Another factor is that the anti-GMO lobby has been fighting against laws designed by the pro-GMO lobby in parliament and the only buffer they have had is President Museveni.

Previously President Museveni has appeared to support the National Biotechnology and Biosafety Bill 2012 which was in 2013 presented to Parliament amidst opposition claims that it intends to smuggle GMOs into the country without safeguards.

In March 2017, Museveni said Parliament should quickly pass the Bill ‘to help the country resolve some of the problems the agriculture sector is facing.”

But in January 2018, Museveni refused to sign the Bill into law and sent it back citing lack of clarity on its title, patent rights for indigenous farmers and sanctions on scientists who mix GMOs with indigenous crops and animals.

The Bill was frantically reworked but Museveni in August 2019 again refused to sign it into law. He instead raised new issues he needed Parliament to insert before he could sign it.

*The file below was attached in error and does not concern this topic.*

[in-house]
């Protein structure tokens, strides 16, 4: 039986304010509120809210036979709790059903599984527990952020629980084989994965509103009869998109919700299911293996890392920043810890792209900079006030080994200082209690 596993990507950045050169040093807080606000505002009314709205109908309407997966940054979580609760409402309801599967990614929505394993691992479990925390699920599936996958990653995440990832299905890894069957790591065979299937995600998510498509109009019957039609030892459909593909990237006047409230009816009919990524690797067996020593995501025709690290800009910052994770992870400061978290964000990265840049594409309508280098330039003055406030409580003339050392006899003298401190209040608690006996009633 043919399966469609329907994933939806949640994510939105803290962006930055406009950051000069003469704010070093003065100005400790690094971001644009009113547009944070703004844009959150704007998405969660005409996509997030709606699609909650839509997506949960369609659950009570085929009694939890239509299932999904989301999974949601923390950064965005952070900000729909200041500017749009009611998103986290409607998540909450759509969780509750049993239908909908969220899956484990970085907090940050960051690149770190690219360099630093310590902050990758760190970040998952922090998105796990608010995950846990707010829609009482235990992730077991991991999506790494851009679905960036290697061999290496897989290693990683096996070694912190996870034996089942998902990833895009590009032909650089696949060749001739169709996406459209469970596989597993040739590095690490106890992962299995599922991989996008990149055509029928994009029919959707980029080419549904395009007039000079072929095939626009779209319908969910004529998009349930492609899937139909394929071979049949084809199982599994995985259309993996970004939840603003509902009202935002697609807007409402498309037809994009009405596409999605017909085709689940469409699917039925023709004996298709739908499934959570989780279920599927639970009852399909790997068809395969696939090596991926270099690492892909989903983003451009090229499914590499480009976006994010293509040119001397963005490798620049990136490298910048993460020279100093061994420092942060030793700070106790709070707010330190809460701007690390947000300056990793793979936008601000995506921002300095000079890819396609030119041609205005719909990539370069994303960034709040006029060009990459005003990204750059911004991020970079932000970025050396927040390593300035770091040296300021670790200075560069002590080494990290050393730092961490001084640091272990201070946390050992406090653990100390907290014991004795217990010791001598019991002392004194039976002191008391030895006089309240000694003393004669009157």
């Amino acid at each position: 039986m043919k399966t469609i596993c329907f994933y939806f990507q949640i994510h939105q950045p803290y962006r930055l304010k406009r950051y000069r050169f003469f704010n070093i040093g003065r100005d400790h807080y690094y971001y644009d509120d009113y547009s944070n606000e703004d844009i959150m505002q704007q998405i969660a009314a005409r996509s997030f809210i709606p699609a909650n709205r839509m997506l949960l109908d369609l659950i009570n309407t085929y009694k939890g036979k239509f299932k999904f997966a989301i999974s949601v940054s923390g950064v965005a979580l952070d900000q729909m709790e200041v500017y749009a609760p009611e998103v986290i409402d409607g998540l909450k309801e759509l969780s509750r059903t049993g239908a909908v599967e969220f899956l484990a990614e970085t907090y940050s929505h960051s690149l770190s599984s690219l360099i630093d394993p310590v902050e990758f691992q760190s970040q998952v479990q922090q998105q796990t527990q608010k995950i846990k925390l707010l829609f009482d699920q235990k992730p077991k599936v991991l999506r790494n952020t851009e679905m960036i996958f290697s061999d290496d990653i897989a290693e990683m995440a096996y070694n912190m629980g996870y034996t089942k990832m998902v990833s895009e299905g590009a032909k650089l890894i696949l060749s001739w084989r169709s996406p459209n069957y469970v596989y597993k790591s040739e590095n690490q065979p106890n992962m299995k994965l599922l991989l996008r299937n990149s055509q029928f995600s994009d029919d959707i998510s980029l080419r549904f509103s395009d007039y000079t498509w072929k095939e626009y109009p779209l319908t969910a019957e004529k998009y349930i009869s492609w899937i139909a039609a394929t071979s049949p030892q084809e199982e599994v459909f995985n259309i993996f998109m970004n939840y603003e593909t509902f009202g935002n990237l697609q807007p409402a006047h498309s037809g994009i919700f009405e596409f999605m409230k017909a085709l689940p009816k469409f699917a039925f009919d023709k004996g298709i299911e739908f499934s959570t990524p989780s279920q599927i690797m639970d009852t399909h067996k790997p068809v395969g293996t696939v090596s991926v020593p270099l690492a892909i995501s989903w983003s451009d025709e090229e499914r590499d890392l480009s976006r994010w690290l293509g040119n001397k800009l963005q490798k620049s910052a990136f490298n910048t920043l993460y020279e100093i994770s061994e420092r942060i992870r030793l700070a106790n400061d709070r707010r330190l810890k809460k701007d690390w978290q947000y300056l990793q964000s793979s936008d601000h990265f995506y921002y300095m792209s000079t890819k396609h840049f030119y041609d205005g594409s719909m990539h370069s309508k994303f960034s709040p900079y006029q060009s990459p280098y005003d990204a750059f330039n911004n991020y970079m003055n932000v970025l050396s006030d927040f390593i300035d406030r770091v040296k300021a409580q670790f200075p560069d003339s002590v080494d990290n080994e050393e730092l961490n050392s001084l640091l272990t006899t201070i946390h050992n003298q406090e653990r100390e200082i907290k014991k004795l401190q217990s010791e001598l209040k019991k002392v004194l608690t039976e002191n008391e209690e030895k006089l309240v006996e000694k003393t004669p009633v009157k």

Again, the Bill now known as the Genetic Engineering Regulatory Bill, complete with provisions for a regulatory framework for safety in development and application of GMOs, was frantically tweaked and sent to the President in 2021.

But President Museveni has yet to sign the Bill into law. It is not clear how he will react now that the new Kenyan President, William Ruto, with whom Museveni is said to agree on many things, has signed a pro-GMO law.

Whether he signs it into law or not, it now appears Museveni’s hand has been forced.